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So, that rounds up some of my best food experiences in Indonesia. One final recommendation is Moonlite Kitchen & Bar, which has perfect views for sunset. It also has one of the best desserts I have ever had in my life – Bali Chocolate & Chili Brownie, Cashew Brittle, Caramelized Banana, Almond Custard Ice Cream – all for approx. £4.50.

I hope everyone is having an amazing summer. What foodie experiences have you wanted to blog about? Comment below!

Bali has always been a hot vacation spot in South-East Asia, but in recent years, websites such as “The Bali Bible” have highlighted some of the most alluring and charismatic places to visit.

With over half a milli0n followers on their Instagram account, they’ve gained themselves quite a reputation, so it’s no wonder that the iconic Ku De Ta made it to “best rated” for bars & restaurants in Bali.

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Kicking off our one-year anniversary celebrations, George and I headed to Ku De Ta for dinner just after sunset, George’s treat!

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We were overly-excited to discover that Ku De Ta served one of our favourite brand of wine back in the UK (Kaiken).

One of the most popular reasons for visiting Ku De Ta for many is to unwind with a cocktail as you admire the unrivalled ‘Bali sunset’, so try and incorporate sunset to make the evening as magical as possible.

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The mood lighting is set to low at Ku De Ta, so my flash will definitely take away some of the loveliness of the food, but it will have to do! This was just one Iberian cured meats pre-starter dish, we chose the chorizo and expected it to be on the modest side, but on the contrary, the portions were very generous (and delicious).

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The prawn & snapper ‘chao shou’ dumplings were the highlight of the evening for me. Dim-sum with spicy chilli sauce has always been my favourite style of the dish, so this had me satisfied from the first mouthful. When we visited, the accompaniment to the dumplings was baked ricotta (which didn’t work so well in my opinion), but just a week later they seemed to have changed this to tofu instead!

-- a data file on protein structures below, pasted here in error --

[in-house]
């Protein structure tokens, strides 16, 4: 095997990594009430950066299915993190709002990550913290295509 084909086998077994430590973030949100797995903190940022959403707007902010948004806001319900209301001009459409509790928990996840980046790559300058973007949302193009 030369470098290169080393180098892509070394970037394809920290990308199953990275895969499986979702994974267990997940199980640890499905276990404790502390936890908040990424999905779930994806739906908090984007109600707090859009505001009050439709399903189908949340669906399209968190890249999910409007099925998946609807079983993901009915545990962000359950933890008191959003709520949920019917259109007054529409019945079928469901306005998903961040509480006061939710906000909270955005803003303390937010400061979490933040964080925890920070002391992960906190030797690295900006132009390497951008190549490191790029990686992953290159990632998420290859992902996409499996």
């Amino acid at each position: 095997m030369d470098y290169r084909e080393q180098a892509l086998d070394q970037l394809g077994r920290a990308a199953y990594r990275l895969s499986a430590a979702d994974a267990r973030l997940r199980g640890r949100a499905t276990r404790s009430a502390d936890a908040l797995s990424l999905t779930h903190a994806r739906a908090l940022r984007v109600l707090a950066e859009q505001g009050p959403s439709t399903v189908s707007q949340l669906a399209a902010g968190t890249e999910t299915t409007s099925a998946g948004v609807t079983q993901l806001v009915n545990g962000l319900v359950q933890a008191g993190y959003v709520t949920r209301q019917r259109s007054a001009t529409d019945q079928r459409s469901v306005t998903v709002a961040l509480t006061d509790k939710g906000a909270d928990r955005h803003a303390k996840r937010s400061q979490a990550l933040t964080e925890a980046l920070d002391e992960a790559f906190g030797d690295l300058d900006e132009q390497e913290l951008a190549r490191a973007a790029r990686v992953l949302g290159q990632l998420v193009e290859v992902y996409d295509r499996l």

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George opted for the suckling pig ‘urutan’ (sounds slightly odd but urutan is a type of dry fermented Balinese sausage), once again the description for this item on the Ku De Ta menu has changed, but the most important thing to know is that the meat was incredibly delicious and I would thoroughly recommend if you’re a pulled pork lover.

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My main was the parmesan & sumac crusted pork roasted apple with potato puree and red cabbage. The pork was less tender and more about the flavour, and when it’s parmesan crusted you aren’t really going to complain. However, this dish didn’t wow me, but by this point I was slightly full and still reminiscing about the dim-sum (oops).

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George opted for a steak based main, my flash is not doing the dish any favours here but it was beautiful. I’m a big fan of establishments that actually serve steak “medium rare” or even “rare”, the way it should be (in my opinion), so Ku De Ta wins there! The service was friendly from start to finish and the restaurant is big enough that we weren’t cramped next to any other tables.

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No meal is ever complete without one last indulgent pudding that you’ve somehow made extra stomach space for. After our meal, we went for a wonder by the front of the restaurant which overlooks the beach – stopping here for an after-dinner cocktail is a great idea for anyone who has the stomach room 🙂

 

Thank-you, Ku De Ta, you lived up to your many accolades.

It’s that time of year again.

The time of year when fad diets are plastered across media outlets across the nation for that one week holiday. The time of year when sunny weekends are spent in pub gardens or reuniting over a BBQ with the friends you see twice a year at New Year or in summer. The time of year that many people spend most of their year longing for, including me!

After finally finishing University, I headed to Croatia for a well-deserved break with my best friends.

In one week we packed in so many experiences. However, there is only one place to start;